[ExI] whence will learning come

BillK pharos at gmail.com
Fri Dec 23 20:15:16 UTC 2016

On 23 December 2016 at 16:04, spike  wrote:
> Here’s an interesting article with some jewels of wisdom, too long to read
> perhaps.  The previous clause proves the point of the article itself:
> https://aeon.co/essays/can-students-who-are-constantly-on-their-devices-actually-learn
> Comment from the article:  An even bigger problem is the way that technology
> damages critical-thinking skills. Because knowledge is so ubiquitous, we
> don’t have to hone it as sharply and we don’t have to commit much to memory
> – we can just Google everything. Researchers from University College London
> report that readers skim information, rarely reread, and engage in something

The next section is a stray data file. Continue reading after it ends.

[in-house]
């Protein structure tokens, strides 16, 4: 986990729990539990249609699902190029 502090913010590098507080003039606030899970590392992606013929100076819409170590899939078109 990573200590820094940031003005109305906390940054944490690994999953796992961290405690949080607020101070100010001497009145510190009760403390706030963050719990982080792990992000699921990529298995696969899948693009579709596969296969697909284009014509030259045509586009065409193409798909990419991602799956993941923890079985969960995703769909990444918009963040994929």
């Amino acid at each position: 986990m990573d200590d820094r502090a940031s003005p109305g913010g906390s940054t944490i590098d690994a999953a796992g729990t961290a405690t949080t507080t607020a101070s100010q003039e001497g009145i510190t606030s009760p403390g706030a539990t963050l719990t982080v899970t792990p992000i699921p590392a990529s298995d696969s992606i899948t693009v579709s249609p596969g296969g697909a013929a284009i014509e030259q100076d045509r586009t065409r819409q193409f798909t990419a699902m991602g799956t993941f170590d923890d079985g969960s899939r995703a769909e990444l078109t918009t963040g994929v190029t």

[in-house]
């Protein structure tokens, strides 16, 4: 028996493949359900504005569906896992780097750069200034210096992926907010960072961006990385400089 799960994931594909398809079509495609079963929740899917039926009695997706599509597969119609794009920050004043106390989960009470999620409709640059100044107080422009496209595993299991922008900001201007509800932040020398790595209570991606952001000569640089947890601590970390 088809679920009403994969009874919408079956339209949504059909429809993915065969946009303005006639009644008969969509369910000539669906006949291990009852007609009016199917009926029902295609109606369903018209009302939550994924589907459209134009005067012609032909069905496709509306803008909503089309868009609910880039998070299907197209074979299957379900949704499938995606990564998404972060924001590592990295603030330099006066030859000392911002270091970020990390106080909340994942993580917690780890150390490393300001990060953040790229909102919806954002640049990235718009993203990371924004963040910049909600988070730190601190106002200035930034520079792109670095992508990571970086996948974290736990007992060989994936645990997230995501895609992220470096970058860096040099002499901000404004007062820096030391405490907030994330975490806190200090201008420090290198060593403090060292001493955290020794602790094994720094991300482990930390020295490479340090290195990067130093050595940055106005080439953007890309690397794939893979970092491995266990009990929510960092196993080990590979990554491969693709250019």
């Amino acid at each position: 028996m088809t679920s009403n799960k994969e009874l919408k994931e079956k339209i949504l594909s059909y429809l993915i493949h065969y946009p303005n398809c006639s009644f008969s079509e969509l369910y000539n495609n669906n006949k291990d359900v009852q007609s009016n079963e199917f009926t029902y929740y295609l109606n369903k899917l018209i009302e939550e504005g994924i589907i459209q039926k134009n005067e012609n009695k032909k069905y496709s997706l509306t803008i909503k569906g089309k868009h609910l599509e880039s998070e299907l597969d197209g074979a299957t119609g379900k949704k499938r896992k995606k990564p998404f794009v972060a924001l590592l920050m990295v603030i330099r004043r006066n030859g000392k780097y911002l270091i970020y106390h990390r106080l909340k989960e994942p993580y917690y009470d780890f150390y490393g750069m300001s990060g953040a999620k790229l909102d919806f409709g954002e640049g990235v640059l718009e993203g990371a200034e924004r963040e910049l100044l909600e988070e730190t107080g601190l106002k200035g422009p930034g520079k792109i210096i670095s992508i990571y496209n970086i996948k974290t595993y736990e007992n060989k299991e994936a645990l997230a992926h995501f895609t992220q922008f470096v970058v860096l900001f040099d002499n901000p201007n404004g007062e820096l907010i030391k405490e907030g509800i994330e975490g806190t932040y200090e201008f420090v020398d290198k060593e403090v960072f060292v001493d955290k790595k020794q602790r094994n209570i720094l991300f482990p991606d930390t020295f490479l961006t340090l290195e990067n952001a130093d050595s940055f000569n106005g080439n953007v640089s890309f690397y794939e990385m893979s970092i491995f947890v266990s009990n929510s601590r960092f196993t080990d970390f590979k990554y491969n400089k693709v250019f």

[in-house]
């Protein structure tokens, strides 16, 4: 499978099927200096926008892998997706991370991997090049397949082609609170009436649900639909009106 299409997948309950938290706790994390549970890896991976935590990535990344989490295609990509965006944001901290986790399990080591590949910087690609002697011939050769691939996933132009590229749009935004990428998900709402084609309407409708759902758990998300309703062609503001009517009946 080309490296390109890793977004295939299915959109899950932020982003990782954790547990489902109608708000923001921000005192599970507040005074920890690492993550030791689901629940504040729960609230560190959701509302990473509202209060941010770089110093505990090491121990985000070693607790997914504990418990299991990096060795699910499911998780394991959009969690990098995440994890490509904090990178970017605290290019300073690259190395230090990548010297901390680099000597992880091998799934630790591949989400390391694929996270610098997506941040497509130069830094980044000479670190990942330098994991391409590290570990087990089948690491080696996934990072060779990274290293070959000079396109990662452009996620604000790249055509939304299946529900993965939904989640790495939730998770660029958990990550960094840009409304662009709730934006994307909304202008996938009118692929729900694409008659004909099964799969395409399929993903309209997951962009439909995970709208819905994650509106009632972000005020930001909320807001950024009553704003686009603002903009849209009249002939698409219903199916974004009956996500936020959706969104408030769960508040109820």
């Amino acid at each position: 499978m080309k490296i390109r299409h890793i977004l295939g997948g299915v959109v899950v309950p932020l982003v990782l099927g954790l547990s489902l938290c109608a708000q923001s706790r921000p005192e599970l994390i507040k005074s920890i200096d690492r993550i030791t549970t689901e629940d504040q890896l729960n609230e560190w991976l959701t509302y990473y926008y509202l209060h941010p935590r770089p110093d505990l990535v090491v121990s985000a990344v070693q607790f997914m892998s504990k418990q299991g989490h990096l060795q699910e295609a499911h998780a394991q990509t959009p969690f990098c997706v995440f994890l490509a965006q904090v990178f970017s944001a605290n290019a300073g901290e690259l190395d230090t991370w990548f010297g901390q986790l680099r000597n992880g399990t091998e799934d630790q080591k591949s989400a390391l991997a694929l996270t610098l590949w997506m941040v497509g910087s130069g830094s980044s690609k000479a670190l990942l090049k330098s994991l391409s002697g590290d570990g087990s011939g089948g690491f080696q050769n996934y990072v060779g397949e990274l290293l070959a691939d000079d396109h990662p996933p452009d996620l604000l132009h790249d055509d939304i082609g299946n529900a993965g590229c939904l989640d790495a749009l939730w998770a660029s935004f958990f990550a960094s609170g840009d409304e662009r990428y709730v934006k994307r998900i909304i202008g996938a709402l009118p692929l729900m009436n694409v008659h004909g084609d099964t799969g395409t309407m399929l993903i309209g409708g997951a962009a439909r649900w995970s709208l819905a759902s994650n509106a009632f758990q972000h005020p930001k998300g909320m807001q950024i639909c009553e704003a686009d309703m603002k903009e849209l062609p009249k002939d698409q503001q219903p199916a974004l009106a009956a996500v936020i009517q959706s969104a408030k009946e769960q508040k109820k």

> called ‘power browsing’ rather than actual reading…

Also -
Warning: Surfing the internet in class is now linked to poorer test
scores, even among the most intelligent and motivated of students.

Michigan State University researchers studied laptop use in an
introductory psychology course and found the average time spent
browsing the web for non-class-related purposes was 37 minutes.
Students spent the most time on social media, reading email, shopping
for items such as clothes and watching videos.

And their academic performance suffered.

That result seems pretty obvious to me. What else would anyone expect?


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